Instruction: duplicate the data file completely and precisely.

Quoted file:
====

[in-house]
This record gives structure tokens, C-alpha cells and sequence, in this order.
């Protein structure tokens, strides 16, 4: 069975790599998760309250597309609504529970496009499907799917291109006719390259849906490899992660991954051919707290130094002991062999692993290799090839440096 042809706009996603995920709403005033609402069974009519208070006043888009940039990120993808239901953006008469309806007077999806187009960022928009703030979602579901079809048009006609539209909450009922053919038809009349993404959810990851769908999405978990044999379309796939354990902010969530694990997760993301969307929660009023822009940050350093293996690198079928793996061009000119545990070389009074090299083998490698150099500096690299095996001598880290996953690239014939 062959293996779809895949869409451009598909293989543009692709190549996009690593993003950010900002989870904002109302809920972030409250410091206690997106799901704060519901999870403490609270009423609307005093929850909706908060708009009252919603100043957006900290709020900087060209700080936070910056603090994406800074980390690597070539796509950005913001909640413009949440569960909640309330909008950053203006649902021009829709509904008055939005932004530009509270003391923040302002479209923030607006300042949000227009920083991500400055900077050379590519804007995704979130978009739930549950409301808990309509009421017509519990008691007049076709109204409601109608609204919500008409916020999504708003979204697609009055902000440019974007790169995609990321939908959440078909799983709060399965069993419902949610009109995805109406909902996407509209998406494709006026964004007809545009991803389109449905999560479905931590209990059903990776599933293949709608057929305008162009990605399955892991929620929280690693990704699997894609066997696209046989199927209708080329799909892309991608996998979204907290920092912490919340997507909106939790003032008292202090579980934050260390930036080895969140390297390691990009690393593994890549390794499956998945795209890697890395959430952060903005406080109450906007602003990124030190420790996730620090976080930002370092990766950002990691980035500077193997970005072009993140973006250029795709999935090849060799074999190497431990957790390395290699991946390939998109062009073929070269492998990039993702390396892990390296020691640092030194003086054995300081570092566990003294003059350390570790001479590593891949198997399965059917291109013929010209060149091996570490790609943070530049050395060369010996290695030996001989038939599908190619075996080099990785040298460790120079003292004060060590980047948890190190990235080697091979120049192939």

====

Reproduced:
[in-house]
This record gives structure tokens, C-alpha cells and sequence, in this order.
């Protein structure tokens, strides 16, 4: 069975790599998760309250597309609504529970496009499907799917291109006719390259849906490899992660991954051919707290130094002991062999692993290799090839440096 042809706009996603995920709403005033609402069974009519208070006043888009940039990120993808239901953006008469309806007077999806187009960022928009703030979602579901079809048009006609539209909450009922053919038809009349993404959810990851769908999405978990044999379309796939354990902010969530694990997760993301969307929660009023822009940050350093293996690198079928793996061009000119545990070389009074090299083998490698150099500096690299095996001598880290996953690239014939 062959293996779809895949869409451009598909293989543009692709190549996009690593993003950010900002989870904002109302809920972030409250410091206690997106799901704060519901999870403490609270009423609307005093929850909706908060708009009252919603100043957006900290709020900087060209700080936070910056603090994406800074980390690597070539796509950005913001909640413009949440569960909640309330909008950053203006649902021009829709509904008055939005932004530009509270003391923040302002479209923030607006300042949000227009920083991500400055900077050379590519804007995704979130978009739930549950409301808990309509009421017509519990008691007049076709109204409601109608609204919500008409916020999504708003979204697609009055902000440019974007790169995609990321939908959440078909799983709060399965069993419902949610009109995805109406909902996407509209998406494709006026964004007809545009991803389109449905999560479905931590209990059903990776599933293949709608057929305008162009990605399955892991929620929280690693990704699997894609066997696209046989199927209708080329799909892309991608996998979204907290920092912490919340997507909106939790003032008292202090579980934050260390930036080895969140390297390691990009690393593994890549390794499956998945795209890697890395959430952060903005406080109450906007602003990124030190420790996730620090976080930002370092990766950002990691980035500077193997970005072009993140973006250029795709999935090849060799074999190497431990957790390395290699991946390939998109062009073929070269492998990039993702390396892990390296020691640092030194003086054995300081570092566990003294003059350390570790001479590593891949198997399965059917291109013929010209060149091996570490790609943070530049050395060369010996290695030996001989038939599908190619075996080099990785040298460790120079003292004060060590980047948890190190990235080697091979120049192939």